In this modern era, the range hood has become an essential kitchen appliance, ensuring a healthier cooking environment by venting out smoke, heat, and unpleasant cooking odors. But what happens when it suddenly stops working or doesn’t perform as expected? Fear not, as this article will guide you through some common range hood problems and teach you how to troubleshoot them. Before diving into the troubleshooting part, let’s get a brief understanding of range hoods and why they are crucial.
Understanding Range Hoods
Also known as an extractor hood or vent hood, a range hood is a device consisting of a fan that hangs above your stove or cooktop. It plays a significant role in maintaining your kitchen’s air quality by removing airborne grease, combustion products, smoke, odors, and steam through air evacuation and filtration.
By efficiently venting out all the unwanted elements produced during cooking, range hoods ensure a clean, breathable kitchen atmosphere. Plus, they provide additional lighting to your cooking space, making your kitchen chores a lot easier and safer.
Common Range Hood Problems
While range hoods are generally durable, they’re not immune to problems. Here are a few common issues you might encounter, along with steps to troubleshoot them.
Range Hood Doesn’t Start
The first thing you’d want to do is check the power source and control buttons.
Checking the Power Source
Make sure your range hood is plugged in, and the outlet is functioning properly. You can test this by plugging in a different appliance to see if it gets power.
Checking the Control Buttons
If the power source is fine, inspect the control buttons or switch. Sometimes, the issue could be as simple as a stuck or damaged button.
Range Hood Fan and lights Aren’t Working Properly
- 💡 The top four most probable causes for a range vent hood fan or lights not working are issues with the incoming power, a blown thermal fuse, defective switches, or a malfunctioning control board.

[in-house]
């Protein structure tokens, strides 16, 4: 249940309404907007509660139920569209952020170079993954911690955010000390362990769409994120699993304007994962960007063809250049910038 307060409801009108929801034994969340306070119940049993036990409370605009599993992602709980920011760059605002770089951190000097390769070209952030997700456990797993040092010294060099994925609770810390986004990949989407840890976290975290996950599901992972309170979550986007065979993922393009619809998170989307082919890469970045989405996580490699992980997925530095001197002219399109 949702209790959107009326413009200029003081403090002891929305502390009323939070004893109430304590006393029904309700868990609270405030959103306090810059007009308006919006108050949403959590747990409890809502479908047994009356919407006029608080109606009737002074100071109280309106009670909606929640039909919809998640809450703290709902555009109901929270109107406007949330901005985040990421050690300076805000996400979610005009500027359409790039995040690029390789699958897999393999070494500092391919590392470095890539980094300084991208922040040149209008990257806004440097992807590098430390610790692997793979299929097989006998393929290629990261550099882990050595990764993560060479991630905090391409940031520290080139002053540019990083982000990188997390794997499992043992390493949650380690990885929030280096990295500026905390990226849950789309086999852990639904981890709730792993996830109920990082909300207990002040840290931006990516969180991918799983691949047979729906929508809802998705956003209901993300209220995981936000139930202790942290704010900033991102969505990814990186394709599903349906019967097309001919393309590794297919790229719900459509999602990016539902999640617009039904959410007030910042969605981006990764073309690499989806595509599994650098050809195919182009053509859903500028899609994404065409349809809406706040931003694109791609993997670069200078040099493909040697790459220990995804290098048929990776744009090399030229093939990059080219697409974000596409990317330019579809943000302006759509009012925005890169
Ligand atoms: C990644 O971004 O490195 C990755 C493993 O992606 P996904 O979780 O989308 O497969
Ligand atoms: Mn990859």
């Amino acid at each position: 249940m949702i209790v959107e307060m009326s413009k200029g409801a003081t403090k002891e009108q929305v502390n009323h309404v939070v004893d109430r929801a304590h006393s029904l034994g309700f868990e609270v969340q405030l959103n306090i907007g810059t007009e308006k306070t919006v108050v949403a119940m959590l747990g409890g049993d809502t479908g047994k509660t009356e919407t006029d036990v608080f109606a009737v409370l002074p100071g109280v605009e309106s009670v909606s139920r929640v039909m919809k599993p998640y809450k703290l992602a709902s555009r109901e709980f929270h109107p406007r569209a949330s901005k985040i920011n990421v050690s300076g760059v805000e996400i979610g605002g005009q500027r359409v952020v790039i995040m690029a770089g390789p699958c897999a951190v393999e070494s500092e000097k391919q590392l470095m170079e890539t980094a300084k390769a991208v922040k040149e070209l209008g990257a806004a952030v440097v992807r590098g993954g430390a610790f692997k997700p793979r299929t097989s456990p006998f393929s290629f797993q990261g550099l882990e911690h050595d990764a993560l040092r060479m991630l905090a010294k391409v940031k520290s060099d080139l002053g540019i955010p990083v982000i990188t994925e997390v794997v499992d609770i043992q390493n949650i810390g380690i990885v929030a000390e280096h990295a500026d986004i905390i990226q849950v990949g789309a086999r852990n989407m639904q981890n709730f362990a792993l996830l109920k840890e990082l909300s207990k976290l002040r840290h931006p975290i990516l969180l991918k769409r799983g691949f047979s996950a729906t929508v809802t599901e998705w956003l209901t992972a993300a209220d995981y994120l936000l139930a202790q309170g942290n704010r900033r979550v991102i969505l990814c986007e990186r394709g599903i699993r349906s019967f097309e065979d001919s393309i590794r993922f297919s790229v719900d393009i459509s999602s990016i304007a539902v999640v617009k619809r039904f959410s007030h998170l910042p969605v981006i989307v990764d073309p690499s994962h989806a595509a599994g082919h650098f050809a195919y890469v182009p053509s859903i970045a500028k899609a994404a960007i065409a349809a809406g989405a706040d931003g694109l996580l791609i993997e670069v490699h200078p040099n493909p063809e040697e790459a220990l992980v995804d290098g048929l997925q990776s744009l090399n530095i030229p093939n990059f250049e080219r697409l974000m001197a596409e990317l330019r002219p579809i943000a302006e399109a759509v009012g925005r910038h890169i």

- ⚡ You should first check the incoming power by ensuring no circuit breakers have tripped, no fuses have blown, and the electrical outlet is providing the correct voltage.
- 🌡️ If the power is fine, the thermal fuse in the range vent hood might have blown. This can be tested for continuity with a multimeter.
- 🔘 Defective switches can also cause the fan or lights to not work. These switches can be tested for continuity with a multimeter.
- 🎛️ Although not common, the control board may be malfunctioning. All other components should be inspected and tested first before considering replacing the control board.
- 🛒 All the parts needed for these repairs can be found on the website provided in the video. Enter the full model number of the product to find the specific replacement part.
Noisy Range Hood
- 📣 The loud or noisy operation of a range vent hood is most likely due to two probable causes: a malfunctioning blower motor or a damaged fan blade/blower wheel.
- 🛠️ If the blower motor makes a loud noise, it’s probably because the bearings are worn out and the motor shaft is binding.
- 🛢️ Older motors may have oil spouts that can be used to lubricate the bearings, allowing the motor shaft to turn freely.